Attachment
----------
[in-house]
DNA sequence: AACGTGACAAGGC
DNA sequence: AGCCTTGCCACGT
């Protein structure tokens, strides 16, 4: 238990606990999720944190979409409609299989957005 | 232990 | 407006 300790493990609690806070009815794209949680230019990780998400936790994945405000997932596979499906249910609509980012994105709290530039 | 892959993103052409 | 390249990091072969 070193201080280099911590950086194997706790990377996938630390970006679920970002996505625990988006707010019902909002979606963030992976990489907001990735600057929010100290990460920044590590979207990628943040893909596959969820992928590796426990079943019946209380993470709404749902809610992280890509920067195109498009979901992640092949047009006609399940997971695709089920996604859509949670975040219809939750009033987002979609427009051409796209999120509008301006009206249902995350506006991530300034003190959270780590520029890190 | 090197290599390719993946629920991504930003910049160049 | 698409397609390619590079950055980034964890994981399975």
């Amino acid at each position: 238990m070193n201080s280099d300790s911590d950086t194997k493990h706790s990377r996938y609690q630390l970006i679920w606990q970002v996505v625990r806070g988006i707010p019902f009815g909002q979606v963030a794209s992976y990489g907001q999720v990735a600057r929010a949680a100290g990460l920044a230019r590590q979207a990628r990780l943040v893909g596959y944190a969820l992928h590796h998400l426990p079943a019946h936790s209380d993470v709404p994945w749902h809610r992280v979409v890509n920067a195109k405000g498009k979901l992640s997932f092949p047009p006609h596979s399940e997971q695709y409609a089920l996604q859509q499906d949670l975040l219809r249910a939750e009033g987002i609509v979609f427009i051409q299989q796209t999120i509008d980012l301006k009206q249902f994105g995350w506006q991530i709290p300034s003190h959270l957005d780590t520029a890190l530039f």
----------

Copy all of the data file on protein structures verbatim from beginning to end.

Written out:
[in-house]
DNA sequence: AACGTGACAAGGC
DNA sequence: AGCCTTGCCACGT
């Protein structure tokens, strides 16, 4: 238990606990999720944190979409409609299989957005 | 232990 | 407006 300790493990609690806070009815794209949680230019990780998400936790994945405000997932596979499906249910609509980012994105709290530039 | 892959993103052409 | 390249990091072969 070193201080280099911590950086194997706790990377996938630390970006679920970002996505625990988006707010019902909002979606963030992976990489907001990735600057929010100290990460920044590590979207990628943040893909596959969820992928590796426990079943019946209380993470709404749902809610992280890509920067195109498009979901992640092949047009006609399940997971695709089920996604859509949670975040219809939750009033987002979609427009051409796209999120509008301006009206249902995350506006991530300034003190959270780590520029890190 | 090197290599390719993946629920991504930003910049160049 | 698409397609390619590079950055980034964890994981399975």
């Amino acid at each position: 238990m070193n201080s280099d300790s911590d950086t194997k493990h706790s990377r996938y609690q630390l970006i679920w606990q970002v996505v625990r806070g988006i707010p019902f009815g909002q979606v963030a794209s992976y990489g907001q999720v990735a600057r929010a949680a100290g990460l920044a230019r590590q979207a990628r990780l943040v893909g596959y944190a969820l992928h590796h998400l426990p079943a019946h936790s209380d993470v709404p994945w749902h809610r992280v979409v890509n920067a195109k405000g498009k979901l992640s997932f092949p047009p006609h596979s399940e997971q695709y409609a089920l996604q859509q499906d949670l975040l219809r249910a939750e009033g987002i609509v979609f427009i051409q299989q796209t999120i509008d980012l301006k009206q249902f994105g995350w506006q991530i709290p300034s003190h959270l957005d780590t520029a890190l530039f």